biography/memoir

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Mo' Meta Blues by Ahmir "Questlove" Thompson and Ben Greenman

Questlove has achieved fame as the drummer for The Roots, a long-lasting instrumental hip-hop band that is also the incredibly virtuosic house band for the Late Night with Jimmy Fallon televison show.

Rapture Practice by Aaron Hartzler

It's like Aaron Hartzler was raised in an alternate universe. His memoir of growing up in a conservative Christian home was completely foreign to me, yet fascinating. No TV, no music except of the hymn variety, he was compelled to hide the fact that he was reading Neil Simon plays and listening to Amy Grant!   In his world a bad boy goes to the movies.  Hartzler presents his story in a straightforward manner that doesn't negate his parents beliefs, but illuminates his own burgeoning disillusion with them.

Stitches by David Small

In this graphic novel memoir, David Small chronicles his sickly childhood growing up in Detroit in the 1950s. Small is told he needs surgery to remove a cyst, but he wakes up without a vocal cord . . . and voiceless. He eventually learns he had cancer—a fact his parents kept a secret from him. The use of the images helps Small to capture his adolescent frustrations, his powerlessness, and his lack of voice better than just words can.

We Killed: The Rise of Women in American Comedy by Yael Kohen

I expected this to be an oral history of comedians so I was a little surprised at how much space was given over to improv and writing for sitcoms.  Not that it wasn't interesting but I kept wondering when we'd be getting back to the comedians.   A lot of the focus of the book is about women breaking into the largely male arena of stand-up comedy and the perception, by some people, that women aren't funny.  There is some rehashing of well-worn topics like how hard women had it on  Saturday Night Live, and other not so well known, like how supportive Janeane Garofalo was

The Lost: A Search For Six of Six Million by Daniel Mendelsohn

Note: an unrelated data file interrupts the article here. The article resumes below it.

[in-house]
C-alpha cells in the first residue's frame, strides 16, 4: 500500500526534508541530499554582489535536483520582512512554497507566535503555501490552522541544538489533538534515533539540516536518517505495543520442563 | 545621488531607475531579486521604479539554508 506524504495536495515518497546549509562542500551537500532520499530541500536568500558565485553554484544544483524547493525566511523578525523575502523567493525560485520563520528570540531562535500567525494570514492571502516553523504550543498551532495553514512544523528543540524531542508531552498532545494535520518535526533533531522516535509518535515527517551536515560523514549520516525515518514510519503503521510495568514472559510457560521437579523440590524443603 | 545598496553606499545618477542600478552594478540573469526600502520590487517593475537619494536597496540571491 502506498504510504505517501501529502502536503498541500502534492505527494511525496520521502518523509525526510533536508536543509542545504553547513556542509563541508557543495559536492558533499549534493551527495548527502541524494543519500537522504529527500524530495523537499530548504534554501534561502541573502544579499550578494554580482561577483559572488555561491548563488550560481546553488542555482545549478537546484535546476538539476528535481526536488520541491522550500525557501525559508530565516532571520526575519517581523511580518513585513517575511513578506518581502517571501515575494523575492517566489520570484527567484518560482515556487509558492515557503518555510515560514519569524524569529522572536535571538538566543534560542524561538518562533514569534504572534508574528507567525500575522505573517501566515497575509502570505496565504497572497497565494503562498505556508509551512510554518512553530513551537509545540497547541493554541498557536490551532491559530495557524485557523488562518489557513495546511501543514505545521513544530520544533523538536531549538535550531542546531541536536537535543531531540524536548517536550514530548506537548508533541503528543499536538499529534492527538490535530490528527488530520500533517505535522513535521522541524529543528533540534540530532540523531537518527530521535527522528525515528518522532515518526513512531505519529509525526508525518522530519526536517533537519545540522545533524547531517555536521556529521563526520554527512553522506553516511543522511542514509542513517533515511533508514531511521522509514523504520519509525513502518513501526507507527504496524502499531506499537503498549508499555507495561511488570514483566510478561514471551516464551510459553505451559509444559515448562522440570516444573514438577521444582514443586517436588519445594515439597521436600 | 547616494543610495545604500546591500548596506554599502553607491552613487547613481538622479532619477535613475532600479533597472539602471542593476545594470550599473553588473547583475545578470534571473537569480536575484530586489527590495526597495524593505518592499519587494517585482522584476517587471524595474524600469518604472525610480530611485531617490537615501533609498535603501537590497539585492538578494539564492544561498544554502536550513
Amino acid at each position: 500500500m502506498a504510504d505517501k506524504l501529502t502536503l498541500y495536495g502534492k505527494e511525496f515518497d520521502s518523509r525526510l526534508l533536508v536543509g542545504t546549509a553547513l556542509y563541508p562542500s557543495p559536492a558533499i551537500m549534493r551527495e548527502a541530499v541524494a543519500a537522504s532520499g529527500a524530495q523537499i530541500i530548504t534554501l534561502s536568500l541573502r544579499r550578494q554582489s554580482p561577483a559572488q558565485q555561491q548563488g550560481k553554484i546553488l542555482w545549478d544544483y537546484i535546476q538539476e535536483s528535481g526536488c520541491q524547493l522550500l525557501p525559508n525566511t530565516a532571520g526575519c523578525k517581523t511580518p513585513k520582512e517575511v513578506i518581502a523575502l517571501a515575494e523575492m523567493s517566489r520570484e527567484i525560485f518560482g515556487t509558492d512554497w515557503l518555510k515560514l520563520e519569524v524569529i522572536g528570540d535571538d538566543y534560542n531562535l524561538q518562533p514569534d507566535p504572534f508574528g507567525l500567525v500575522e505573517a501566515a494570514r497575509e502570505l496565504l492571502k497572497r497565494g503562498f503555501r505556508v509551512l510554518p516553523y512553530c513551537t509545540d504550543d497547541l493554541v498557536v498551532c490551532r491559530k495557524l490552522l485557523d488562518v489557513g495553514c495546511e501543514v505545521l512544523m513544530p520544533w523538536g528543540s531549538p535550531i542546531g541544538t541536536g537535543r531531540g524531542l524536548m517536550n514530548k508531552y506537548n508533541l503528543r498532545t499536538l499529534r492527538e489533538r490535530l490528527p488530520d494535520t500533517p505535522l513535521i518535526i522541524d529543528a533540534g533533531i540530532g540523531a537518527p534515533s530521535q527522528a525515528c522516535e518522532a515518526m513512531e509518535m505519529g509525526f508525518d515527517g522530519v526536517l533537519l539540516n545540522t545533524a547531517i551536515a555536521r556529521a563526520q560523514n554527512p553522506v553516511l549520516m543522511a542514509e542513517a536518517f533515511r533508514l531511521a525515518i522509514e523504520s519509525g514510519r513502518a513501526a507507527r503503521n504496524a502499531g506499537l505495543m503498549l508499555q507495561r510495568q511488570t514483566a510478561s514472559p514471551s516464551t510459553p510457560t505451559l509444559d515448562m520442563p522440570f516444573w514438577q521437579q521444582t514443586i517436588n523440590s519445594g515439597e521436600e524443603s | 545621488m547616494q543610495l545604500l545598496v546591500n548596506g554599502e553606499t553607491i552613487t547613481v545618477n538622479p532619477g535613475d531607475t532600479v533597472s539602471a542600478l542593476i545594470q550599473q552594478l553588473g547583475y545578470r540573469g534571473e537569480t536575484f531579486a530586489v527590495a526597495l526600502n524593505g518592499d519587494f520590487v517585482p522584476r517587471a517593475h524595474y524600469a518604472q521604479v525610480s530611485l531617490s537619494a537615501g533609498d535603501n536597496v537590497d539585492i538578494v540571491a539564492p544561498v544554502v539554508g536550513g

As a boy, Daniel Mendelsohn was fascinated by his maternal grandfather’s stories and compelled by the mysterious absence of the single great-uncle (of seven siblings) who was “killed by the Nazis” along with his wife and four daughters. As an adult, the author doggedly pursued the truth about what happened to these “six of six million” in an attempt to know who they were as individuals caught up in the larger holocaust of history.

Why Be Happy When You Could Be Normal? by Jeanette Winterson

Born to a single mother and adopted by Pentecostal parents, acclaimed British novelist Jeanette Winterson's childhood was extraordinary by any measure.  In this raw, fiercely honest and deeply affecting memoir, she remembers growing up with a monstrous mother and a passive father in a very specific time and place: the 1960s and 1970s in the small North England industrial town of Accrington, where some of the poorer children brought dog biscuits to school for their mid-day meal and everyone Jeanette knew was as skinny as a ferret.

The Book of Drugs: A Memoir by Mike Doughty

As in most books I've read about addicts, Mike Doughty's doesn't really wallow for long in how awful it must be but his is the only one I've ever read in which the author says: "If heroin still made me feel like I did the first time, and kept making me that way forever -- kept working -- I might've quite happily accepted a desolate, marginal life and death."  Although sobriety is surely the better choice, he's seems to have traded desolate and marginal for bitterness and self loathing.

Soccer Men by Simon Kuper

Euro 2012 has kicked off in Poland and the Ukraine.  This is one of the world’s largest soccer tournaments, featuring sixteen of Europe’s top flight clubs.  Will Spain continue their dominance, or will Germany restore order? To get you in the mood, try Simon Kuper’s Soccer Men.  This book contains essays on some of the great players and managers of today and the recent past. The profiles explore what makes a truly great player or soccer strategist. You can dig a little deeper and check out Kuper’s older book, Soccernomics, which explores the who wins and why.

My Cross to Bear by Gregg Allman

As is typical in most autobiographies, Gregg Allman tries to put the best spin on years of bad behavior.  Of course he's been married 6 or 7 times, but it was never his idea.  He's just a pawn in the game, man.   Too drunk and drugged up to participate in his own life, he presents himself as so passive that it's a miracle he could write a song on his own or tour with the band.  Written in conversational style, the book is filled with entertaining side notes, such as his belief that the Grateful Dead had fans because they dosed them with acid.  He also asserts that

Then Again by Diane Keaton

Diane Keaton's memoir is far from being a Hollywood tell-all. While she does talk about certain films and boyfriends (Annie Hall and Woody Allen, Reds and Warren Beatty, The Godfather trilogy and Al Pacino), the heart of the story is her mother and Alzheimer's, her decision to adopt at age 50 and her lifelong struggle with self-confidence. Portions of her mother's 85 journals are juxtaposed with Diane's own story, and the book includes photos of Diane and family, as well as scanned images from her mother's journals.

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© 2011 Thomas Crane Public Library

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